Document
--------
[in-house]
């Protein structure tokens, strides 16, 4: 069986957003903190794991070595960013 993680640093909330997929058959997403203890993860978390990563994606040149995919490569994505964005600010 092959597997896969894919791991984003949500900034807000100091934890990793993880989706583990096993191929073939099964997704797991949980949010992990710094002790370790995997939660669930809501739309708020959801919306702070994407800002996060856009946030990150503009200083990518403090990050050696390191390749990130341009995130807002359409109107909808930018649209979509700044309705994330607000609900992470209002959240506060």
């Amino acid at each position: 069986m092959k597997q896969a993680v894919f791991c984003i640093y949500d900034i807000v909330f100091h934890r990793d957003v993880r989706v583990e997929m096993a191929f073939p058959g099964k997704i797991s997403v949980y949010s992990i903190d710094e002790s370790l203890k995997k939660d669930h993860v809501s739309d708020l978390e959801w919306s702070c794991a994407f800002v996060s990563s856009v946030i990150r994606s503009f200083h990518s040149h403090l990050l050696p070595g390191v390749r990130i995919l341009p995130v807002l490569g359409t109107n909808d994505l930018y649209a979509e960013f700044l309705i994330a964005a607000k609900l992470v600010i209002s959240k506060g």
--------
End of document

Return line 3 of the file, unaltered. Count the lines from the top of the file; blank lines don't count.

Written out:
């Amino acid at each position: 069986m092959k597997q896969a993680v894919f791991c984003i640093y949500d900034i807000v909330f100091h934890r990793d957003v993880r989706v583990e997929m096993a191929f073939p058959g099964k997704i797991s997403v949980y949010s992990i903190d710094e002790s370790l203890k995997k939660d669930h993860v809501s739309d708020l978390e959801w919306s702070c794991a994407f800002v996060s990563s856009v946030i990150r994606s503009f200083h990518s040149h403090l990050l050696p070595g390191v390749r990130i995919l341009p995130v807002l490569g359409t109107n909808d994505l930018y649209a979509e960013f700044l309705i994330a964005a607000k609900l992470v600010i209002s959240k506060g």